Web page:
Rubius Therapeutics has lured Chris Carpenter, M.D., Ph.D., away from GlaxoSmithKline to serve as its CMO. Carpenter will work as point person on Rubius’ clinical development activities as it gears up to move the first of its CAR-T-rivaling cell therapies into human testing.
At GSK, Carpenter headed up one of the two oncology units that emerged as the focal points of its cancer R&D activities after the asset swap with Novartis. That unit was focused on epigenetics, putting Carpenter in charge of moving inhibitors of targets such as BET, EZH2 and LSD1 into and through early clinical development.
Now, Carpenter has joined the exodus from Big Pharma to biotech.
Moving to Rubius gives Carpenter oversight of a pipeline of prospects that could treat some of the same cancers he went after at GSK using very different mechanisms of action. Rubius’ pipeline is built on technology that weaponizes red blood cells, either by expressing proteins inside the cell or, in the case of its drugs against cancer, on the outside of the cell.
The big prize is the potential for the cells to improve on first-generation CAR-T therapies in terms of efficacy and ease of use. Rubius produces its off-the-shelf cell therapies in bioreactors, making the supply chain notably less complex than those established by Novartis and Kite Pharma.
Cambridge, Massachusetts-based Rubius picked up a $120 million investment from backers including Flagship Pioneering and a Fierce 15 award on the potential for the platform to generate drugs that compete with these early cell therapy incumbents, while also delivering rare disease prospects.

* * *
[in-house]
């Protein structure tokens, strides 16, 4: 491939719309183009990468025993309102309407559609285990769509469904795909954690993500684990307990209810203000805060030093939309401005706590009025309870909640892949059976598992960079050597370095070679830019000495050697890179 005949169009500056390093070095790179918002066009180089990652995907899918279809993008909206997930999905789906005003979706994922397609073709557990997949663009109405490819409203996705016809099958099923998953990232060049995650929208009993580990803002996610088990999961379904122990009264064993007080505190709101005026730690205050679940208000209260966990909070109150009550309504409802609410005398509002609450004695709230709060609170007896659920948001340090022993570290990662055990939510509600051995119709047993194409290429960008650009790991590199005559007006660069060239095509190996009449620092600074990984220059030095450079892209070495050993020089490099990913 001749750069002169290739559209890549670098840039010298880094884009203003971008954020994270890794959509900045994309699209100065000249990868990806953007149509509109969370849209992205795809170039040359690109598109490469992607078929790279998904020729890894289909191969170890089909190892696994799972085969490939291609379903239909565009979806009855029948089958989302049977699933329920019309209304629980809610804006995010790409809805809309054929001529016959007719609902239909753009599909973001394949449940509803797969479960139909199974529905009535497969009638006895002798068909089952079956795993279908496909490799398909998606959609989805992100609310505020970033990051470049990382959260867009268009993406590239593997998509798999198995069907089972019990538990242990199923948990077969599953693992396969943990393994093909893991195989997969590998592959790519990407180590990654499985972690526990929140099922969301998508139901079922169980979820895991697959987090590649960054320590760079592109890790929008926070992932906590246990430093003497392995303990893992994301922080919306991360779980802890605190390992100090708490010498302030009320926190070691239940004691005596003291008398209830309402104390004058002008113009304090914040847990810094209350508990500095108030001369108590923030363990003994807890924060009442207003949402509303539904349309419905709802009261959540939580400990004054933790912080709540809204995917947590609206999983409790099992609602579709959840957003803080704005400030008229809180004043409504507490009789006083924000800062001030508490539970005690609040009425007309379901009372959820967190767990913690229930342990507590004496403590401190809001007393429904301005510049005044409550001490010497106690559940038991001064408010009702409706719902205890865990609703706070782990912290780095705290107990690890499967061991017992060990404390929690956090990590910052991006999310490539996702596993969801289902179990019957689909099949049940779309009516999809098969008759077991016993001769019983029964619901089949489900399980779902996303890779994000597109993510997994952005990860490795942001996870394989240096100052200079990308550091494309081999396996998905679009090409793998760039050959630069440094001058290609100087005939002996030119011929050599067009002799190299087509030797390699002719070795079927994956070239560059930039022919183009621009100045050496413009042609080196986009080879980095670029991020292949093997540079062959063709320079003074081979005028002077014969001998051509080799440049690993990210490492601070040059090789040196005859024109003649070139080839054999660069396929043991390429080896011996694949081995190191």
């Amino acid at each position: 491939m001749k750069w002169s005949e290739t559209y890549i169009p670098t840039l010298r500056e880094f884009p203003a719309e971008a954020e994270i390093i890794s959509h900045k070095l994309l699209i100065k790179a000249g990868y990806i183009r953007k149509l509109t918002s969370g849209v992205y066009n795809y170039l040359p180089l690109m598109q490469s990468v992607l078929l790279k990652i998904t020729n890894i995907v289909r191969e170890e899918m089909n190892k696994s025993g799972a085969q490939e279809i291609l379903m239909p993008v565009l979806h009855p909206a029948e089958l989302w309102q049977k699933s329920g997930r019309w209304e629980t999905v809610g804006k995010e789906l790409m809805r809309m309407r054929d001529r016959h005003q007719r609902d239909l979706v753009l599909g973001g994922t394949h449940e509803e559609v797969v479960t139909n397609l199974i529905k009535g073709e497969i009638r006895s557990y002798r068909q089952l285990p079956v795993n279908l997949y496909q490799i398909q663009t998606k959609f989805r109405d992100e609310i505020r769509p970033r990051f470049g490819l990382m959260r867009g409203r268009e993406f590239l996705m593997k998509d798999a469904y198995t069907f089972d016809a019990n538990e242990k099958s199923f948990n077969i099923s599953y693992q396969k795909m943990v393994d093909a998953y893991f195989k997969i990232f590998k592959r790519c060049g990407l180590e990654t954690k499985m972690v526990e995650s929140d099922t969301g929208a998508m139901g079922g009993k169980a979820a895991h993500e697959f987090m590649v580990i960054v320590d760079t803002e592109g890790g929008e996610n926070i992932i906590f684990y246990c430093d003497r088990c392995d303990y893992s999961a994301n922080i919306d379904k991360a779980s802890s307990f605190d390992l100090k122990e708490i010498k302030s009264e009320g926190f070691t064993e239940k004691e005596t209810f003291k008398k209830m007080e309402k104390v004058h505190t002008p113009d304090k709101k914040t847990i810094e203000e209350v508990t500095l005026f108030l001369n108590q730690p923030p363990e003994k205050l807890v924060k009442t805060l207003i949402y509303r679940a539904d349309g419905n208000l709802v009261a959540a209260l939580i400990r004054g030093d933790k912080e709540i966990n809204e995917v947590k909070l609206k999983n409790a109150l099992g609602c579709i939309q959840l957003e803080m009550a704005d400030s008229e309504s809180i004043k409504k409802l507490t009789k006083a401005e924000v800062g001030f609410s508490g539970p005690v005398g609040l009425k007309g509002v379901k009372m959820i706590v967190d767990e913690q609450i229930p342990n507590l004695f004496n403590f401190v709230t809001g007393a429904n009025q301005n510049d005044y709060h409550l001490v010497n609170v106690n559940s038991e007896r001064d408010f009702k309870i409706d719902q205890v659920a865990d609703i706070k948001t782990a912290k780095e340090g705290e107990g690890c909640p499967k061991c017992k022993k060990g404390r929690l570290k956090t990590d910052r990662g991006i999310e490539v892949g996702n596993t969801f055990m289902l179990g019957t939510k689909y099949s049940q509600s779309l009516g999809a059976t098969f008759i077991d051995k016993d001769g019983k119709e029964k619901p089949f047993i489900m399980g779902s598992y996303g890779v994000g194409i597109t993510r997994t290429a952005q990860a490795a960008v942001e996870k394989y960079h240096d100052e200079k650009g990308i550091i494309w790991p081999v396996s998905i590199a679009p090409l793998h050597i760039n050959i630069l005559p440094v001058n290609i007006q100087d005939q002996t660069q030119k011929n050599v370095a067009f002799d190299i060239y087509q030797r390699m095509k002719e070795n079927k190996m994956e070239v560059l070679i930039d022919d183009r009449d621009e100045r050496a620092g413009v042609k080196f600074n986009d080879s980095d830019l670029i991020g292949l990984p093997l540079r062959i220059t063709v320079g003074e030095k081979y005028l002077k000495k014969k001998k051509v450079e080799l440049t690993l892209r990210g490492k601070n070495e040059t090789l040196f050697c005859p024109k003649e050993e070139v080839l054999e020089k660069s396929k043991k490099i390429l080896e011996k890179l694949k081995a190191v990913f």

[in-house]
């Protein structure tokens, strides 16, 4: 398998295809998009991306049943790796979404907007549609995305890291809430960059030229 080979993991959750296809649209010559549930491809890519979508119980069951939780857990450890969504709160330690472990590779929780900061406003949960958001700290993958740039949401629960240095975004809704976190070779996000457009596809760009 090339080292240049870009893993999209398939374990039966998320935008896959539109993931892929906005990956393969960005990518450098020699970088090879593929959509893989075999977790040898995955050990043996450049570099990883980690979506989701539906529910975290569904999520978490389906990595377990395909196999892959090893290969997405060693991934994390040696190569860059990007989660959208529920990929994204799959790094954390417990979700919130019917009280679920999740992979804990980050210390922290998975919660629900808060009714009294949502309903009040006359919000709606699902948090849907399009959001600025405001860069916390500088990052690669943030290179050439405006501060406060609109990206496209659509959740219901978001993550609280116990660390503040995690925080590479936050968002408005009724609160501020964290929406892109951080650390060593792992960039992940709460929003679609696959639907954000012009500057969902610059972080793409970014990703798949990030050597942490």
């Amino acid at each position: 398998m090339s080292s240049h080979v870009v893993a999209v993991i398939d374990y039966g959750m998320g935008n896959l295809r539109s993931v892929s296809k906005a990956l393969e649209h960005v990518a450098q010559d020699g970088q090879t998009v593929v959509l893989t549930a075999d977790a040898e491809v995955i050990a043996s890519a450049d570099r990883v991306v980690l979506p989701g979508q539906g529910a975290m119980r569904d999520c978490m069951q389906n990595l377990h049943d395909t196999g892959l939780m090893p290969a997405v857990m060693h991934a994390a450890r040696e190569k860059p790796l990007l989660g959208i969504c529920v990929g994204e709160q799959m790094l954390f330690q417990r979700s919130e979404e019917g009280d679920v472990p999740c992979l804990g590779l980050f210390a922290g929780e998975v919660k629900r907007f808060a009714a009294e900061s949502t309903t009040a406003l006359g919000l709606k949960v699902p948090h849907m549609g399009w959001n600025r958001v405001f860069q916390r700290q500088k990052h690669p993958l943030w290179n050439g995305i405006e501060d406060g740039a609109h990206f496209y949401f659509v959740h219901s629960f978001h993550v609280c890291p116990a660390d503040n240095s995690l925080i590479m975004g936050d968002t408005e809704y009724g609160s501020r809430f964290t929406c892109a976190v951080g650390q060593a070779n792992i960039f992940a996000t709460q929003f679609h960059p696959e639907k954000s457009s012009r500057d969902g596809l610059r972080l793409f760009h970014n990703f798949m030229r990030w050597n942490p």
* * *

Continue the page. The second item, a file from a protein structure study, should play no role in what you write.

Adding Carpenter to the list of people who buy into the idea furthers Rubius’ track record of attracting Big Pharma talent. Torben Straight Nissen left a senior position at Pfizer to take up the president position in the back end of 2016. Former Novartis pharmaceuticals chief and early CAR-T champion David Epstein landed at the biotech about the same time.
Rubius unveiled the appointment of Carpenter alongside news of other hires. Joanne Protano left Flagship to work as Rubius’ VP of finance. Mark Boshar arrives as VP of legal affairs. And former Novartis and Vertex man Theo Proukou will be coming on board as as vice president of human resources.
By Nick Paul Taylor
Source: Fierce Biotech
Monday, the French pharma giant officially moved into its new global home base in Paris, dubbed La Maison Sanofi. The 9,000-square-meter (about 96,875-square-foot) facility comprises two historic buildings and will host around 500 employees, the company explained in a release.
On the first day of the new year, former Sandoz chief Richard Francis will take the reins from Schultz, who is hanging up his CEO hat to retire on Dec. 31, Teva said Monday. The news comes a little more than two weeks after Teva publicly said it was looking for Schultz’s replacement.
General Electric Co. set the terms for the spinoff of its healthcare division, putting an initial value of roughly $31 billion on the soon-to-be-public company. The Boston conglomerate plans to split into three separate public companies by early 2024. Following the healthcare spinoff, it plans to separate its aerospace business from its power and renewable-energy units.